It wasn't a unanimous vote but Dunkirk's Common Council voted Tuesday to go ahead with engineering design services to begin the process of addressing the deteriorating condition of the Lake Front Boulevard seawall.
The resolution authorizing Mayor Anthony J. Dolce to execute all necessary documents with the firm of Nussbaumer & Clarke so it can begin comprehensive engineering services for the reconstruction/repair of the road and seawall and to seek grant funding opportunities had the support of four council members. Councilwoman-at-Large Stephanie Kiyak was the no vote on the resolution that set a $200,000 limit for the engineering work.
According to the resolution, 75 percent of the funding would come from the city's general fund with the remaining 25 percent from the wastewater fund. Accord-ing to Dolce, the $200,000 figure came from an estimate done in July 2012.
OBSERVER Photo by Gib Snyder
Councilwoman-at-Large Stephanie Kiyak is shown making a statement listing her reasons for not supporting a resolution authorizing spending $200,000 on engineering services for the reconstruction/repair of the Lake Front Boulevard seawall. The resolution passed by a 4-1 vote.
After council members Stacy Szukala, Michael Michalski and Adelino Gonzalez expressed support for the resolution, Kiyak said she had several reservations about passing the resolution at this time, despite acknowledging the wall is in need of repair and could affect nearby infrastructure.
"However, at this time, this is not the case, and so we are basically considering replacing the wall for aesthetic purposes. I know that the argument can be made that the seawall should be addressed while work is being done on the bike path, which would save on engineering costs, as well as bonding and legal costs," Kiyak stated. "But these costs are nominal when looking at the sum of the overall project. This project is estimated to cost taxpayers up to $2.5 million dollars."
Kiyak then reminded council of the $17 million consent order at the water treatment plant, the state audit saying the previous administration misappropriated over $1.1 million and the need to document another $2.4 million that the city disbursed on behalf of HUD.
"As of today, we do not know where we stand with reimbursing HUD, and we're not even sure there will continue to be a CDBG program available to the city in future years," she continued. "NRG has recently taken a third generator out of service. It is still unknown how this will affect their PILOT payment to the city in 2014. This year alone, one large manufacturer has left the area, and another one is in the process of downsizing.
"There is also another resolution tonight addressing the necessary remedial work being ordered by the New York State Department of Environmental Conservation mandating the cleanup of the marina property on Lake Shore Drive. The total cost of this cleanup to taxpayers is still unknown. State grants are diminishing overall, and we cannot rely on funding like we once did."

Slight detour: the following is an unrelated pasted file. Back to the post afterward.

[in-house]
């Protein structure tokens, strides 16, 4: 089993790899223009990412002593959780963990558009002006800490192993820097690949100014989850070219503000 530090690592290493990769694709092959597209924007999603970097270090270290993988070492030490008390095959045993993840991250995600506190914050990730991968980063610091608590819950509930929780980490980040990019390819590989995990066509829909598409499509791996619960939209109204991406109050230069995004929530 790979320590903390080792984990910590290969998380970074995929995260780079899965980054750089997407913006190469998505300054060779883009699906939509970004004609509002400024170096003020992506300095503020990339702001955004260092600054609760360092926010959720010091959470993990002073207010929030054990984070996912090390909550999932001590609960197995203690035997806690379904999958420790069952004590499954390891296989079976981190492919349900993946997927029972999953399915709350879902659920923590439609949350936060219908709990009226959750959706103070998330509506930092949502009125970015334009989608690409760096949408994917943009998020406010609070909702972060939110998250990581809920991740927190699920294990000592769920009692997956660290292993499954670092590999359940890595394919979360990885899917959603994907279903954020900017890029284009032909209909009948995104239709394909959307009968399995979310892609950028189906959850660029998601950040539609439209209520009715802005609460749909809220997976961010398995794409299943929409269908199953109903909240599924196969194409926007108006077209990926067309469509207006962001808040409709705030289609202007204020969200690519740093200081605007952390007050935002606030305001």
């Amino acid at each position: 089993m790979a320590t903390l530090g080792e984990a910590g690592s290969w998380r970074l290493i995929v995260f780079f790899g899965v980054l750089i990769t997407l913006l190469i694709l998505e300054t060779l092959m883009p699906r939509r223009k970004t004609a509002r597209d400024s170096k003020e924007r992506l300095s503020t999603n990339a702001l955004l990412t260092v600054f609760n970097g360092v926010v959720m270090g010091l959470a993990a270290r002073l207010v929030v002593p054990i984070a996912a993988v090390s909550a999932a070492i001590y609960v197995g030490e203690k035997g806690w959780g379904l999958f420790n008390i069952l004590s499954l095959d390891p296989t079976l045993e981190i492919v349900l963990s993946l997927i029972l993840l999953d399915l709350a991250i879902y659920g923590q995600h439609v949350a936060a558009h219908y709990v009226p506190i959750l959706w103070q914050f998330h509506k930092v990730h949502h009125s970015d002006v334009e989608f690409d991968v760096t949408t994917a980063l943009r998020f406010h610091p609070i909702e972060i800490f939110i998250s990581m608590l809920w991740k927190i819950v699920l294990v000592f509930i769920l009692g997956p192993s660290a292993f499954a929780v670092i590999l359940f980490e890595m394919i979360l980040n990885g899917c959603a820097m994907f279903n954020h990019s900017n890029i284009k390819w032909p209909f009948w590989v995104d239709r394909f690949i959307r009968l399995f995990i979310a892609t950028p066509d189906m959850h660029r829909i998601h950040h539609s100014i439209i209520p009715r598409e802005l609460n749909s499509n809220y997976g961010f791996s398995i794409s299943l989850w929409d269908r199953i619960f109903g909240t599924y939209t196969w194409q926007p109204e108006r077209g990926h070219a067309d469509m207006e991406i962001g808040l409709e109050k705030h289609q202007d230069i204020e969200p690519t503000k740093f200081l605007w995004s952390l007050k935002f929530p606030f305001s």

Kiyak said a check showed there was no funds put aside for the $2.5 million or the $200,000 in the resolution.
"We have waited almost 10 years to address the seawall. Waiting for another year or two to see what happens with the NRG plant and the potential of repaying HUD funds seems like the fiscally responsible and prudent approach this council should be taking," she stated. "So I'd like to ask my colleagues: is there something I'm missing here? Do we have money tucked away that I'm not aware of? Can you please tell the taxpayers the plan of how we're going to pay for this project?"
Szukala said research showed two of the city's funds could be used to pay back the seawall project and Fund I should have money when it is repaid funds due from Funds II and III.
Kiyak countered that it was obvious the wall needed to be repaired but it was not the time to risk spending the money.
Michalski replied that he didn't think it was ever a good time to spend $2.5 million.
"The conditions down there are not getting any better, you can see it for yourself," he stated. " ... It's not going to get any better by itself. I just think it needs to get repaired and that's what we have to do."
Councilman William J. Rivera said he can get ill when he thinks about city finances.
"When it comes to the numbers it's very uncomfortable. ... I just think it's been put off long enough and I just think we need to move forward with it," he said.
Gonzalez said the city will never have enough money to fix everything that needs fixing and added the wall fix would cost more later on.
DPW Director Tony Gugino said he was worried about losing a $250,000 grant that expires at year's end.
"I think that would be criminal to let that grant expire and go away. ... It seems like for nine years there's been a million reasons every year why it's been put off," he stated.
Kiyak said the discussion had not changed her mind and she would be voting no - and did.
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